Steve & Carol
Sun 17 Jun 2018 17:20
11:50.55N 066:55.75W
Today we have moved on from Dos Mosquises, we took a look at Cayo de Agua but the anchorages weren't at all protected from the sea, it looked beautiful and hopefully we can go back there on Tuesday morning, when less wind is forecast for a day anchorage before we head to Bonaire. We negotiated the poorly charted passage round to Becqueve - which isn't very protected either with sea rolling in from the SE and have anchored.
We went ashore on dos Mosquises and met the 3 inhabitants, Chico – who has lived there for 20 years showed us around the turtles which are kept in much better conditions than the ones on Bequia, pictures and more detail will follow when we have got to Bonaire. I was wrong when I said there was a marine research centre there – there was once an archaeological site where they uncovered artefacts and remains from the pre-Hispanic settlers, people first landed and lived there 3-4000 years ago, the Ocumaroid settlers lived in family groups and brought with them ceramics, stone tools, grains and tubers as well as the islands figurines of standing men and women made from pottery, in about 1300AD the Ocumaroid camp site was abandoned and Valencoids from the mainland settled in their place. Now all you can see of the archaeological site are pictures and writing, We assume all the artefacts have been removed from the island..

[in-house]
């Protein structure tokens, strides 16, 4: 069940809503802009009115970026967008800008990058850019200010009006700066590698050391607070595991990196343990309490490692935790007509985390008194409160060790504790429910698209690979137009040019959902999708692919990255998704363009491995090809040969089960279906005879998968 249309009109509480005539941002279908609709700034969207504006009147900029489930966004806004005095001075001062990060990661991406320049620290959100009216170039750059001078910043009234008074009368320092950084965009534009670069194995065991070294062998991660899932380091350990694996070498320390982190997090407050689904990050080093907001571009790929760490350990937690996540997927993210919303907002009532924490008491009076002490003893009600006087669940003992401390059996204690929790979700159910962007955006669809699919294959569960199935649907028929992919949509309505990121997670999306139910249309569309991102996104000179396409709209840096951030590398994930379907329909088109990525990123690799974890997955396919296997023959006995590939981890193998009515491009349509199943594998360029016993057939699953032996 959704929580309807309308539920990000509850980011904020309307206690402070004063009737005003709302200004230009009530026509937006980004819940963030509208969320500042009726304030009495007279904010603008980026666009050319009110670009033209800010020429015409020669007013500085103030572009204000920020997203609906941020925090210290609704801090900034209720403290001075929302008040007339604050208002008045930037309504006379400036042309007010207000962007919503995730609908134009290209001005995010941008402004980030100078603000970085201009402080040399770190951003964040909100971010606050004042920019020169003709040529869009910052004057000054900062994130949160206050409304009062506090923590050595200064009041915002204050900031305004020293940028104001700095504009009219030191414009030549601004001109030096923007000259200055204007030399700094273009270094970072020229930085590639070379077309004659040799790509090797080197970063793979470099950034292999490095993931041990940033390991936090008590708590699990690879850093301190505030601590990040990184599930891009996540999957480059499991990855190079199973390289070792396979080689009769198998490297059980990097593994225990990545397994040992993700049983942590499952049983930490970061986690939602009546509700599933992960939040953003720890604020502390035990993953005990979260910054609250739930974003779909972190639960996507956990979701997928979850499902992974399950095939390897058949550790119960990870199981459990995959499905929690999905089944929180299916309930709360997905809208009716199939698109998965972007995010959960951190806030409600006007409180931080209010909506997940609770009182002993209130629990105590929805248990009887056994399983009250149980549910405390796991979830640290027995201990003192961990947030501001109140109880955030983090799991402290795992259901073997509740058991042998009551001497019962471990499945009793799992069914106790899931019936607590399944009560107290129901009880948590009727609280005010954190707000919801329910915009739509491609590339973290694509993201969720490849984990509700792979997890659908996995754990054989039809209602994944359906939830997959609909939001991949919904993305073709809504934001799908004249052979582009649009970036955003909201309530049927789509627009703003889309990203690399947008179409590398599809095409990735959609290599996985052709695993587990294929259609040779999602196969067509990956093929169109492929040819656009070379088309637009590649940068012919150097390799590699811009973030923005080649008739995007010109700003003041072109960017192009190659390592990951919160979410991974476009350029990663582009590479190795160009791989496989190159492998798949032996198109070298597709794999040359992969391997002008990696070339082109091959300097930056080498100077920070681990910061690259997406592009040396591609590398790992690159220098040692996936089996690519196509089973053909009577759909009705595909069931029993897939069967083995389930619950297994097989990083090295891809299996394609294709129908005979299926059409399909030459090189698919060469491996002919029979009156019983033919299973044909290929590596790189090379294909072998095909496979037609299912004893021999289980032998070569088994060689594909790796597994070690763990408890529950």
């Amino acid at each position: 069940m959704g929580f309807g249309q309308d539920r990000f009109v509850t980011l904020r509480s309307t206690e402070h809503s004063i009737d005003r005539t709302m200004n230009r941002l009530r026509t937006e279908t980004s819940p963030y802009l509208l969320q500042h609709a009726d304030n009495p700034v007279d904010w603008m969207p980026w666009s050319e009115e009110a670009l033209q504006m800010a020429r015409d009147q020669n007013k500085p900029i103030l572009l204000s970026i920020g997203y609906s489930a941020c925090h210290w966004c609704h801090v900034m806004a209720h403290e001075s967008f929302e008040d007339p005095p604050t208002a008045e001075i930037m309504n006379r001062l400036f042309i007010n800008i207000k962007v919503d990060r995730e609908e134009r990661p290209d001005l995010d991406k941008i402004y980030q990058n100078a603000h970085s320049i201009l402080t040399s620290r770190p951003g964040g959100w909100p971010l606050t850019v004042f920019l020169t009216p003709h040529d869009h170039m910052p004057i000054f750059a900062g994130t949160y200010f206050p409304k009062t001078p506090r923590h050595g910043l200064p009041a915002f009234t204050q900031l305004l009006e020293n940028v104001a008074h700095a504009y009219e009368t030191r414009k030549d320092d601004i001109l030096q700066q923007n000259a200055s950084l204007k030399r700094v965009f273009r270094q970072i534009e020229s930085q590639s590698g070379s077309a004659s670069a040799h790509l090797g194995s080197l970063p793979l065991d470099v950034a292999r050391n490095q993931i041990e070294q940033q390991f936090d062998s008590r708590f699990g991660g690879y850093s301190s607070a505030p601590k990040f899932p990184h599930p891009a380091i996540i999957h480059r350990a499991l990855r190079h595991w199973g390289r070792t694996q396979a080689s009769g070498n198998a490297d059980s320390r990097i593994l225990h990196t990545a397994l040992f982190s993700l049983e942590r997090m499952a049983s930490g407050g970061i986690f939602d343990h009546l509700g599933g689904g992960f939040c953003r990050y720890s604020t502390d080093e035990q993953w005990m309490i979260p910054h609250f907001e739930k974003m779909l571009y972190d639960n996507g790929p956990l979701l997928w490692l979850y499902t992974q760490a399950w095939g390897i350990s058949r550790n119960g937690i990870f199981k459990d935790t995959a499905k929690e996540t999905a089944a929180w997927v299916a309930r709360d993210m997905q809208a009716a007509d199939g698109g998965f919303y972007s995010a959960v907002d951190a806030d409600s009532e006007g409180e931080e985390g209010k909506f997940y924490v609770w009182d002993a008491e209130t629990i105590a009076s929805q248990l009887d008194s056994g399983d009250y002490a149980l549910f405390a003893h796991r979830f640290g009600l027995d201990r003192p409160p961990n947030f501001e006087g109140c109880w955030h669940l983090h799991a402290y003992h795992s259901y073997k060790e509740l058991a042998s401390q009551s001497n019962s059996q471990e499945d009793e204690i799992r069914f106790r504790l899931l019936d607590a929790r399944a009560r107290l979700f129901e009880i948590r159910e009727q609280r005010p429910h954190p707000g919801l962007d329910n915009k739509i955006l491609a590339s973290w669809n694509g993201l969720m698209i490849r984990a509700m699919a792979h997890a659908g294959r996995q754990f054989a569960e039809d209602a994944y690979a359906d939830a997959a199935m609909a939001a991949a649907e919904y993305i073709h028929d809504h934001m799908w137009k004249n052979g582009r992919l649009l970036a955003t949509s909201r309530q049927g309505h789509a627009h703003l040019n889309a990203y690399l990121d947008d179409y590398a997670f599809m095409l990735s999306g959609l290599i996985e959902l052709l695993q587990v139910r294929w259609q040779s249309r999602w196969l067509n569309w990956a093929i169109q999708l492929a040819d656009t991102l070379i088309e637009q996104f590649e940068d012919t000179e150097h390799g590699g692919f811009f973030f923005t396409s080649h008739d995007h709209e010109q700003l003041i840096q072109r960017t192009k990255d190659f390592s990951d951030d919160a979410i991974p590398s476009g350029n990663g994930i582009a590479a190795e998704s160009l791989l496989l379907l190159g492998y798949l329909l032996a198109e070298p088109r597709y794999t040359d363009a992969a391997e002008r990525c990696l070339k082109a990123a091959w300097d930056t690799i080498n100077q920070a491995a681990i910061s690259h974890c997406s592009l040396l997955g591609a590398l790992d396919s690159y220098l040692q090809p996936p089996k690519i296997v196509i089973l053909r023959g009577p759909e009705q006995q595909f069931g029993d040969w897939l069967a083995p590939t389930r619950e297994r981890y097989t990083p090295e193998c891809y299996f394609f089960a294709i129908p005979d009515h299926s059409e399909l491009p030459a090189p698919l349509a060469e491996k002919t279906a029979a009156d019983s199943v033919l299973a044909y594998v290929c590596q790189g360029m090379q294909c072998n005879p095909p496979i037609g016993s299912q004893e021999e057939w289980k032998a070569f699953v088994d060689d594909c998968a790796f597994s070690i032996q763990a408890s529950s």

Chico is obviously very proud of his island which is kept clean and tidy, he introduced us to his colleagues, Ellio and Lorenzo – who's birthday it was, Chico didn't want anything for our tour but did ask if we had any rum on board, we returned a few hours later for a drink with them bringing some cans of beer and a bottle of rum we had got in Martinique, they were delighted with our gifts but insisted we had some fish in return (Rik and Sanne took the fish
to be polite, Sanne had caught a barracuda on the way there so they didn't really want the fish either), we spent an hour or so with them, Lorenzo spoke a little English and we managed to learn a fair but from him, petrol costs nothing they said – 500 bolivar/litre that's somewhere between 2000 and 4000lt / 1US$ depending on the correct exchange rate, no wonder the wealthy Venezuelans all have big fuel hungry motor boats! After a couple of beers we left them with the rum.